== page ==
Christmas is a time of year when many of us gather with friends and family and our thoughts often turn to Christmases past and memories of those who are no longer with us. As the generations pass and living memory fades into oral tradition we family historians turn to researching the lives of our forebears and the times in which they lived in dusty documents, photographs and other more ‘obscure’ sources of information, until we hit that inevitable brick wall. Of these my particular favourites are diaries as they contain a wealth of contextual information as well as familial information. Those such as the ‘Six North Country Diaries’ and the Diary of Archie Simpson 1878, which I plan to fully transcribe and annotate are two fantastic examples spanning a broad range of dates. The latest addition to my collection is ‘The Diaries of William Brewis of Mitford 1833 – 1850’ and for those researching their farming ancestors in Northumberland I would suggest it is essential reading as it covers a period of national and international radical social and political change somewhat resonant of today.
At what point the knowledge of our heritage fades differs widely – some of us carry unusual names that serve as a reminder. My own ‘Smith’ family has carried the name Aynsley in the male line since 1866 as a reminder of that aspect of our ancestral legacy, and the name Carnaby in the female line to earlier ancestors of that same Aynsley line dates from 1735. Clearly, as the names of these families live on they remain an obvious part of our heritage, but it is often to the exclusion of the many others that make up who we are.
The diary of William Brewis of Throphill, Mitford 1833 – 1850 stands testimony to how quickly familial connections can be forgotten. He was born at Throphill in 1778 to parents Thomas Brewis and Margaret Hair [Hare]. Through the marriage of his Mother’s sister Ann to James Carnaby, he became 1st cousin to their offspring. Following the tragic death of his cousin Barbara’s daughter Barbara Collin Donkin when she struck by lightening on the eve of her wedding in 1837, this line particular branch of the Carnaby’s would die out as non of his other Carnaby cousins left issue. William noted the event in his dairy entry July 24 – 30th.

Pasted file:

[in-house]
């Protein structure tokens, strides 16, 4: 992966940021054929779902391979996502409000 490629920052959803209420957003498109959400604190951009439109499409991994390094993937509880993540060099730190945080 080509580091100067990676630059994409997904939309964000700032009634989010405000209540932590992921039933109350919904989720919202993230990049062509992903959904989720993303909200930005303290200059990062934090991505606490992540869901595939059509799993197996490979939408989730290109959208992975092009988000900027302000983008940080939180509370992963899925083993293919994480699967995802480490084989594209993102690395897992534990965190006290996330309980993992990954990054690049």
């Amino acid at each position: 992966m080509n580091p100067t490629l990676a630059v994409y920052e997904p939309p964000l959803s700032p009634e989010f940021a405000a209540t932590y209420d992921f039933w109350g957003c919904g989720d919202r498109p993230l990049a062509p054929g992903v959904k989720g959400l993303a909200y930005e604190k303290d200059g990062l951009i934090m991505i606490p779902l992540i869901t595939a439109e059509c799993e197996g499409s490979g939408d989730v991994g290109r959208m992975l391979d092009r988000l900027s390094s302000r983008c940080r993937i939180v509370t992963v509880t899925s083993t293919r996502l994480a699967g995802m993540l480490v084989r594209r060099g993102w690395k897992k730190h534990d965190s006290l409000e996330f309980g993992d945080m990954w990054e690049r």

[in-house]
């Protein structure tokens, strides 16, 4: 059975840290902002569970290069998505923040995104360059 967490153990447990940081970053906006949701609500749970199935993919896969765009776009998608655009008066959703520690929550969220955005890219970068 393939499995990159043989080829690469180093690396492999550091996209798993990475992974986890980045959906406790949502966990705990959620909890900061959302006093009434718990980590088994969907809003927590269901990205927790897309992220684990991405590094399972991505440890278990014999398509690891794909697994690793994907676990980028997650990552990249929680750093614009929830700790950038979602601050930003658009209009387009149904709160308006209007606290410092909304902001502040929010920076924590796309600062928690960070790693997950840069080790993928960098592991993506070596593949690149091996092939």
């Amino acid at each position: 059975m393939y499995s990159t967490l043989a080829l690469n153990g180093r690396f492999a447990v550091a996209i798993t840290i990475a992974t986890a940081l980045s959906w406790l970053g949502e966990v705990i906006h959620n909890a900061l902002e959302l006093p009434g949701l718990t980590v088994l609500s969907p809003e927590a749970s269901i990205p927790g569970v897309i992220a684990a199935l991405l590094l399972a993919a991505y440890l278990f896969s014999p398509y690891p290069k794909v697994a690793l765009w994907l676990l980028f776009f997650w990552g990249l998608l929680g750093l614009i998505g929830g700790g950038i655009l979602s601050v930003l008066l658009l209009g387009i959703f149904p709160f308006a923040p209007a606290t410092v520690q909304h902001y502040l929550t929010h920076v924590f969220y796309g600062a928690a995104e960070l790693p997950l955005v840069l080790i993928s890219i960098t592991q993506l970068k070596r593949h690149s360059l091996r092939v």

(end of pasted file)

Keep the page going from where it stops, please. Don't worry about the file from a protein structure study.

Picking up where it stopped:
The awful and sudden death of a near relation of ours at Shawdon Wood House happened with that great thunderstorm on the 14th and 15th of this present month to Miss Barbara Donkin, Mr Donkin’s only daughter and niece to Ralph and John Carnaby who are own cousins to us
Ralph and John Carnaby didn’t marry, and being a prosperous farmer and lawyer respectively, it may not be too uncharitable to speculate that Mr Brewis had his eye on a share of the ‘pot’. Ralph died at Shawdon Woodhouse on 13th July 1842 and again the event is noted in his diary.
Died on Wednesday last our Friend and Cousin Ralph Carnaby Esq, of Shawdon Wood House a very stout and gross made man I should say nearly 20 stones but a real worthy character. A man I should say, never did ill to no person, but a good natured peaceable person long steward for the Hargreaves family of Shawdon, and I should say by them much regretted, he has left only brother John who was an attorney some time in Morpeth … R Carnaby formerly lived at Todburn who was born then his father James Carnaby married my mother’s younger sister they farmed Todburn, Hedley Wood and the West Field near Rothbury before they left for Shawdon … the only surviving of the family is John, a very quiet and inoffensive man but not brought up to Farming, consequently he will leave the place on May first and retire to some quiet place to spend the remainder of his days.
His account would infer that James Carnaby and his mother’s sister married after Ralph had been born, however, this is not the case as they married at Mitford in 1768, some 4 years before Ralph’s birth in 1772. Although Mr Brewis is a blood cousin through the female (Hair) line he is remiss in failing to remember that Ralph and John Carnaby did in fact have another close Carnaby blood relation, the son of a first cousin, John Aynsley of the Chirm, by the marriage of their aunt Mary Carnaby (sister to James) to Lionel Aynsley.
At his death in 1842 Ralph’s estate was valued at circa £9,000 an estimated £988,444.67 as of 2018. As it happens, the executors of his will John Crea, surgeon in Glanton and Michael Carr of Titlington Mount and all bequests made by Ralph, other than to his brother John appear to have been made to parties with whom there is no known familial connection; Dorothy Crea spinster, an annuity of £80 so long as she remained unmarried; Michael Carr a legacy of £100; the unmarried daughters of William and Barbara Boak (decd) freehold property in Rothbury, (possibly that which was purchased in 1682 from John Gibson), the residue of his estate he left to his brother for his lifetime. Not an Aynsley or Brewis in sight!
John Carnaby died at Whittingham 7th February 1849 and it is perhaps the diary entry relating to this and subsequent events which is most telling of all.